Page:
May 13, 2007
When I started teaching freshman writing to immigrant students at Truman College in the late 1970s, I would naively give them standard topics for essays: What’s your favorite movie? What’s your favorite TV show? How did you spend summer vacation? What’s your favorite restaurant?
Hands would go up. “My religion forbids going to movies.” “Don’t own a TV, teacher.” “What is vacation?” “I can’t afford to eat in restaurants.”
They just weren’t in on the joke. And in a way, they were left out of the national discussion — but trying, in fits and starts, to jump in wherever they could.
The texts also contained essays with jargon such as “postmodern” and “images of women in the media,” which assumed not only knowledge of the culture, but a knowing ironic attitude toward it. I found myself explaining (encyclopedically) and portraying (like a bad sketch comedian) America in the ’80s and ’90s just to begin a discussion of an article.
This failure to get the joke, this lack of a common vocabulary — especially the vocabulary of our supposedly shared American culture — is more than a barrier to teaching. It’s also a barrier to widespread acknowledgment of the ways in which foreigners enrich our lives.
Sometimes, to give the class a break, I’d tell a joke, one carefully chosen for its narrative simplicity and limited vocabulary. But this, too, was stepping into the same minefield.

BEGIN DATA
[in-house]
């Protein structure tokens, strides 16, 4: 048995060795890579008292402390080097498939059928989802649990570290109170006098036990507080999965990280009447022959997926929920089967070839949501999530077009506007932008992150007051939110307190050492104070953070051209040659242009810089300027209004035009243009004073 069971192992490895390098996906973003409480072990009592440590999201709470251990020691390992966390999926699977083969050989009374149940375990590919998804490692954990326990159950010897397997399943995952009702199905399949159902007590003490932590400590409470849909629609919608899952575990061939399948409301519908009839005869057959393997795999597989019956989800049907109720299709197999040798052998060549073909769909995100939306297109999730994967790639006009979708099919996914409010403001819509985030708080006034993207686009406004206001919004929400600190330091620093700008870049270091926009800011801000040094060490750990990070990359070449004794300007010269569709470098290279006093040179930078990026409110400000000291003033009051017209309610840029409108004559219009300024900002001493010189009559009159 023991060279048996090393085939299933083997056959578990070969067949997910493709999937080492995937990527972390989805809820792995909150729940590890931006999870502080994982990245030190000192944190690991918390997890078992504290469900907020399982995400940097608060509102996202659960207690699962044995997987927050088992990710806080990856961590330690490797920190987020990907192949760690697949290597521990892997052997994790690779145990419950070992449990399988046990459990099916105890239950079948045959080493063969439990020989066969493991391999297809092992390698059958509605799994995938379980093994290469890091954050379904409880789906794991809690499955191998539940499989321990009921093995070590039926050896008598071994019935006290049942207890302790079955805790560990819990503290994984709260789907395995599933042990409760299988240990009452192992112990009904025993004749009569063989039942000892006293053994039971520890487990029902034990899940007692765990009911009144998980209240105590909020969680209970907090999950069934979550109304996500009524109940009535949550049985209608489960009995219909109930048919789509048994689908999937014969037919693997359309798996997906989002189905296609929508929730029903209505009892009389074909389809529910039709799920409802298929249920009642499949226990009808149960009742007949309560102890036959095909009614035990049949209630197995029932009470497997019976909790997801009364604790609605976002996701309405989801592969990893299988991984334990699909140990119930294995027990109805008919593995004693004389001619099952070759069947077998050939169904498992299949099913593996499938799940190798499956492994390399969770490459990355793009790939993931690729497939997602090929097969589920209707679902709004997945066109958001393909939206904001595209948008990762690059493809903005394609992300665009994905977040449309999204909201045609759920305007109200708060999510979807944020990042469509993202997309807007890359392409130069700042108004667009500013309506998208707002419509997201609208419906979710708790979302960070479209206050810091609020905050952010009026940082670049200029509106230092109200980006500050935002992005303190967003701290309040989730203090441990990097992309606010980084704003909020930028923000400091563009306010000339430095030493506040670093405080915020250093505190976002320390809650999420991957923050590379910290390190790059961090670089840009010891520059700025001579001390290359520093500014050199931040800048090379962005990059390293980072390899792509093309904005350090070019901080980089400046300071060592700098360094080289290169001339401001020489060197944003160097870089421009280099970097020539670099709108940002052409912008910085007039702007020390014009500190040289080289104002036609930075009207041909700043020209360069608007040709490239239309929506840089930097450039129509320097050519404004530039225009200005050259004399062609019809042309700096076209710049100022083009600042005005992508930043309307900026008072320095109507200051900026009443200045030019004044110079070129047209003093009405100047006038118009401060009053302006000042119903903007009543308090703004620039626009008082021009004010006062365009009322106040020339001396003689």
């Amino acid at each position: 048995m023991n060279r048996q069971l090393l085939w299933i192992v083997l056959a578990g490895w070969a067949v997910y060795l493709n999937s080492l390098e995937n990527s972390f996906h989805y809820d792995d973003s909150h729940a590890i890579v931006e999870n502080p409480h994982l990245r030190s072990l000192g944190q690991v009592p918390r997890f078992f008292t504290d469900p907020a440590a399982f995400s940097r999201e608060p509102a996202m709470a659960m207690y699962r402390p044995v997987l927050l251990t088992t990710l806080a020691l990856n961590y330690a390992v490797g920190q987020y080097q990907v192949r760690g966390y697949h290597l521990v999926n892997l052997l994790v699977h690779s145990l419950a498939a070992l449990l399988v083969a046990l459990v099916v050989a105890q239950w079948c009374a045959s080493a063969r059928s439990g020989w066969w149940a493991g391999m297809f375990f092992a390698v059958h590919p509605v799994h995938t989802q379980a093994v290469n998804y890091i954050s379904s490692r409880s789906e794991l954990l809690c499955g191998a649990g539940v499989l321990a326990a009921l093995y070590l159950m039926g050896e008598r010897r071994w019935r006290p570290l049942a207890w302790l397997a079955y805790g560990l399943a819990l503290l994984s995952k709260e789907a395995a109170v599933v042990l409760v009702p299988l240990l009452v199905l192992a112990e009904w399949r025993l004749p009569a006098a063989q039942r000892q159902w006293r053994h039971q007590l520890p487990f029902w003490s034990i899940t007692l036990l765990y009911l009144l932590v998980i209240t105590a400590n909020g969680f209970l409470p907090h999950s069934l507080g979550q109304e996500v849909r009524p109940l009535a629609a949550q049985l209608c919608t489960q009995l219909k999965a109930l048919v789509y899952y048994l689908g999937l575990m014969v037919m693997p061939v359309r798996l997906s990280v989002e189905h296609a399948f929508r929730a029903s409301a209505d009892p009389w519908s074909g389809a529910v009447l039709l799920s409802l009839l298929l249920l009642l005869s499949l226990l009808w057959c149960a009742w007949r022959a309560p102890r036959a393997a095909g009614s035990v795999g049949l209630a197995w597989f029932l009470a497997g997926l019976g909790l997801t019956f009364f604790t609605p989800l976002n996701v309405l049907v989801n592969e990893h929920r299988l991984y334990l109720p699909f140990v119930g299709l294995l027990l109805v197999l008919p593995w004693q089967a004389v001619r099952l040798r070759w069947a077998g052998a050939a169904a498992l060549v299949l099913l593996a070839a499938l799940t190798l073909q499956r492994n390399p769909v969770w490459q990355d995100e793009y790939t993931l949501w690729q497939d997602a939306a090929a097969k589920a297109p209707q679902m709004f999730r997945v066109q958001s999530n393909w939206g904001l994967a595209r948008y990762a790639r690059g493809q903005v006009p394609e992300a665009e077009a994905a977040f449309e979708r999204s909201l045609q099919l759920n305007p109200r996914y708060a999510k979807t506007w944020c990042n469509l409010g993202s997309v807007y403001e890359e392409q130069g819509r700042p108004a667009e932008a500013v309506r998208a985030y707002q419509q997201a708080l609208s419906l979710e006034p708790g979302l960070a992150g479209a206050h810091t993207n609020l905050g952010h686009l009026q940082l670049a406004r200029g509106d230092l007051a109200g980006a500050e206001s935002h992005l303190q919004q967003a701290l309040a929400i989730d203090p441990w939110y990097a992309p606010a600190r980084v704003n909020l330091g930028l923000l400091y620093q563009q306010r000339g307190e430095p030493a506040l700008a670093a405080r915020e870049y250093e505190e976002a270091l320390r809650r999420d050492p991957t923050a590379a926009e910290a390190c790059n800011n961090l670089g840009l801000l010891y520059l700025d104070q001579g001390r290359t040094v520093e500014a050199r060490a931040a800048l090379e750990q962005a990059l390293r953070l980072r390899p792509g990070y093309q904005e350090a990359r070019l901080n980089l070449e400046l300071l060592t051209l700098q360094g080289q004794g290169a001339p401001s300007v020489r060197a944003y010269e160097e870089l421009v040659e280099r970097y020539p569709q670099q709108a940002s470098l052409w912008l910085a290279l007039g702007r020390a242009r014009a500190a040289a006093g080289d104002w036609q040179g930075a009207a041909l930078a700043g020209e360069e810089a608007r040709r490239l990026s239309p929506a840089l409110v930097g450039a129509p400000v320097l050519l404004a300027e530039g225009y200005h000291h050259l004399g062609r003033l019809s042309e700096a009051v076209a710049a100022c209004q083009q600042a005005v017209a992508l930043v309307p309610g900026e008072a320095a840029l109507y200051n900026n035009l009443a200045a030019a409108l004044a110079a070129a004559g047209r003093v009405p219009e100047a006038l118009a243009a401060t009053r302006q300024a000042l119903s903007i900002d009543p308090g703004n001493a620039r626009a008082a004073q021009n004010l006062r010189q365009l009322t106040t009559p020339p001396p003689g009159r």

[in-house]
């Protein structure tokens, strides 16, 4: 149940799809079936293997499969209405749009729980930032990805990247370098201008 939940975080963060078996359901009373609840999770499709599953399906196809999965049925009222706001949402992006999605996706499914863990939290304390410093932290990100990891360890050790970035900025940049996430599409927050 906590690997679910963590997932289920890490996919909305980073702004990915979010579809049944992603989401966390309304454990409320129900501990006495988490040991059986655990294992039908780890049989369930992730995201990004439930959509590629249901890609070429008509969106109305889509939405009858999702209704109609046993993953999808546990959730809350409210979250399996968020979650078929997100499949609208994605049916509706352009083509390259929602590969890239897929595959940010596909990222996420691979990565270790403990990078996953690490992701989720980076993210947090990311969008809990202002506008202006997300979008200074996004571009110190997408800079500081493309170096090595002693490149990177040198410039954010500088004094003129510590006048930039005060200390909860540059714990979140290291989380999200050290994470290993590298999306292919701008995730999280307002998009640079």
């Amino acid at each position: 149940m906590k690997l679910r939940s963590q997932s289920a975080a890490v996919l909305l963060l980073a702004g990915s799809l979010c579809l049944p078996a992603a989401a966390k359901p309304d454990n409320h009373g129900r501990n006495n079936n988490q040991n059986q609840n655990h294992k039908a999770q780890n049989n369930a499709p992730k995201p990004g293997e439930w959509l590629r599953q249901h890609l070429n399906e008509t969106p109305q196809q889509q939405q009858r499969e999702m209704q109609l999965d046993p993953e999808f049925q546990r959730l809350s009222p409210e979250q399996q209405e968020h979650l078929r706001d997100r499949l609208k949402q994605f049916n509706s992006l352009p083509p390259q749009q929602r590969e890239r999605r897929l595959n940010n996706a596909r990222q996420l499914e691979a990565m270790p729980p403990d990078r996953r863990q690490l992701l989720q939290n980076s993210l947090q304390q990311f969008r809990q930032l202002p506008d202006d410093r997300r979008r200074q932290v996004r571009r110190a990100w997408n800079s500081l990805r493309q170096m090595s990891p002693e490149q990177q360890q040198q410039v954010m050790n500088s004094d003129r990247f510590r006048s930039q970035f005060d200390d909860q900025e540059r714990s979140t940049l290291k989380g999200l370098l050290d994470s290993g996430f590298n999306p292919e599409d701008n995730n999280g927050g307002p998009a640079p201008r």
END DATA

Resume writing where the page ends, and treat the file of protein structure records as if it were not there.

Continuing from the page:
I used to try a guy-walks-into-a-bar-with-a-dog story, one known by most 10-year-old Americans. It involves the terms “roof,” “Ruth,” “woof” and “Barry Bonds,” and I perform it with what I regard as Jim Carrey-level skill.
Well, the sheer tonnage of cultural information in the joke was staggering. “American baseball?” I would say. “It’s like cricket, you know? Oh, cricket? It’s a game played in former British colonies.” The 10 minutes of grinding, numbing explanation left me exhausted and left the students wondering if it was too late to transfer to a saner class.
So I shifted again, and now I have them write what I consider doable essays, ones that discuss lifestyle and family issues that appear in magazines and newspapers. Reacting to these articles gives them the opportunity to tell their stories. Of course, I still hit the pop-culture reference problem, but the essay results have been riveting.
By talking about their own lives, they tell stories that are absorbing, powerful and unexpected, such as the story of Nang Ying from Myanmar, who escaped a forced labor camp in her teens; and Mohammed from Mogadishu, who as a boy witnessed countless killings in the streets; and Neil, who went AWOL from Saddam Hussein’s army in Iraq. All of them love America with a passion most native-born citizens would find hard to fathom.
These writers haven’t met my students or read their stories. And they haven’t opened their eyes to the blessings immigrants bring.
Several weeks ago, my wife and I found ourselves in a hospital emergency room with our disabled son. One of the nurses, warm, caring and coolly professional, was especially reassuring. After our boy was on his feet again and we were breathing normally, the nurse said, “Dr. Hughes, do you recognize me? I was your student five years ago.” I stared at her for a moment, embarrassed, and then suddenly remembered: Baredu Bedaso from Ethiopia. Not a strong writer, seldom got the joke, clueless about American pop culture.
But none of that mattered. She had found a role in America that positioned her to save lives.
Could she now identify Homer Simpson? I forgot to ask.